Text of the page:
(2012). 9781440313714, F+W Media, Inc.. .
like the , the Q is cited as a letter that gives typographers a chance to express themselves.

, an automated typeface identification service that identifies typefaces by questions about their appearance, asks about the Q tail second if the "sans-serif" option is chosen. Out of Identifont's database, Q tails are divided thus: To get the numbers in the table, click Question 1 (serif or sans-serif?) or Question 2 (Q shape) and change the value. They appear under X possible fonts.

Meets bowl33634521
Outside bowl271397
\mathcal{Q}) shape/" itemprop="url" title="Wiki: Cursive">Cursive304428
Inside bowl129220

Some typographers prefer one "Q" design over another: , famous for the airport typeface that bears his name, remarked that most of his typefaces feature a Q tail that meets the bowl and then extends horizontally. Frutiger considered such Qs to make for more "harmonious" and "gentle" typefaces. Some typographers, such as Sophie Elinor Brown, have listed "Q" as being among their favorite letters.

Lowercase "q"
The lowercase "q" is usually seen as a lowercase "o" with a descender (i.e., downward vertical tail) extending from the right side of the bowl, with or without a swash (i.e., flourish), even a reversed lowercase p. The "q"'s descender is usually typed without a swash due to the major style difference typically seen between the descenders of the "g" (a loop) and "q" (vertical). When handwritten, or as part of a handwriting font, the descender of the "q" sometimes finishes with a rightward swash to distinguish it from the letter "g" (or, particularly in mathematics, the digit "9").

Use in writing systems

Phonetic and phonemic transcription
The International Phonetic Alphabet uses for the voiceless uvular stop.

English standard orthography
In , the digraph most often denotes the cluster ; however, in borrowings from French, it represents , as in 'plaque'. See the list of English words containing Q not followed by U. is the in the English language, with a frequency of just 0.1% in words. Only is used less often. is the 24th letter in relative frequency as the first letter of an English word.

Other orthographies
In most European languages written in the Latin script, such as in and Germanic languages, appears almost exclusively in the digraph . In , , and Portuguese, represents or ; in , it represents . replaces for before front vowels and , since in those languages represents a fricative or affricate before front vowels. In represents (where is the allophone of ).

It is not considered to be part of the Bosnian, (Standard Written Form), Estonian, Icelandic, , , Lithuanian, , Serbo-Croatian, Scottish Gaelic, , , or alphabets.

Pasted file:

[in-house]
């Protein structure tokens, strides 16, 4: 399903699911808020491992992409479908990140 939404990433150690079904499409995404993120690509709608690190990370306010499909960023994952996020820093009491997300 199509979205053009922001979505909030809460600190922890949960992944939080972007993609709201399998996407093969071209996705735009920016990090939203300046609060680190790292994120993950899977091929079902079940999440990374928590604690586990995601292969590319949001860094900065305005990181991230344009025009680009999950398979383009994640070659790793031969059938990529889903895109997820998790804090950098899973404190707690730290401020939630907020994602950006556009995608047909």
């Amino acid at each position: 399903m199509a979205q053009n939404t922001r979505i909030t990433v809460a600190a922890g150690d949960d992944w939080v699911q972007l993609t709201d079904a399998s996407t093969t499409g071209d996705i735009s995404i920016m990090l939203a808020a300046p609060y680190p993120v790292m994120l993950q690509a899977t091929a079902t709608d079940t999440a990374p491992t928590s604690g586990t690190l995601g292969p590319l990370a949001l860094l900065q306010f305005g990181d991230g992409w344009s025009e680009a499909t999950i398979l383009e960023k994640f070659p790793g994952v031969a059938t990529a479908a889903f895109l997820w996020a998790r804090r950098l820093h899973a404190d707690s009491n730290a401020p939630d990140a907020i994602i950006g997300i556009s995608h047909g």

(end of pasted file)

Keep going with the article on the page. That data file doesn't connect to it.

has a wide variety of other pronunciations in some European languages and in non-European languages that have adopted the Latin alphabet.

+ Phonetic values of Q ! IPA !! style="min-width:300px"Name !! Occurrence
IPA, Romanization of Arabic, , Berber (also pronounced as or ), , Crimean Tatar, Greenlandic, , , Kurdish (Latin Kurmanji, Yekgirtú), Kazakh Latin, Luiseño language, , Quechua, , , of the and in the interlinguistic Standard Alphabet by Lepsius; phonemic /q/ sometimes as : , Ket Latin (normally with affrication qχ)
Ket Latin (allophone of q)
(allophone of ), Ket Latin (allophone of after )
several European languages, often only in digraph , which often is pronounced (In some case the whole digraph is pronounced ); Arabic loanwords in .
Azerbaijani alphabet
, Menominee, Võro
transliteration of Classical Mongolian, Mi'kmaq
for the
, and
ISO 9 transliteration of the Cyrillic for the
In southern Vietnamese dialects, the digraph qu is pronounced as w

Other uses
The capital letter Q is used as the currency sign for the Guatemalan quetzal.

The Q is sometimes used to represent the number 500,000.

(1983). 9780520038981, University of California Press. .

Related characters

Descendants and related characters in the Latin alphabet
  • Q with : ʠ Ɋ ɋ
  • Small capital q: ꞯ (Used in Japanese linguistics)
  • Gha: Ƣ ƣ

Ancestors and siblings in other alphabets
  • 𐤒 : Semitic letter , from which the following symbols originally derive
    • Ϙ ϙ: letter Koppa
      • 𐌒 : Old Italic Q, which is the ancestor of modern Latin Q
      • Ԛ ԛ : letter Qa

Derived signs, symbols and abbreviations
  • ℺ : rotated capital Q, a
  • Ꝗ ꝗ, Ꝙ ꝙ : Various forms of Q were used for medieval scribal abbreviations

Computing codes

Other representations

See also
  • List of English words containing Q not followed by U
  • Mind your Ps and Qs


External links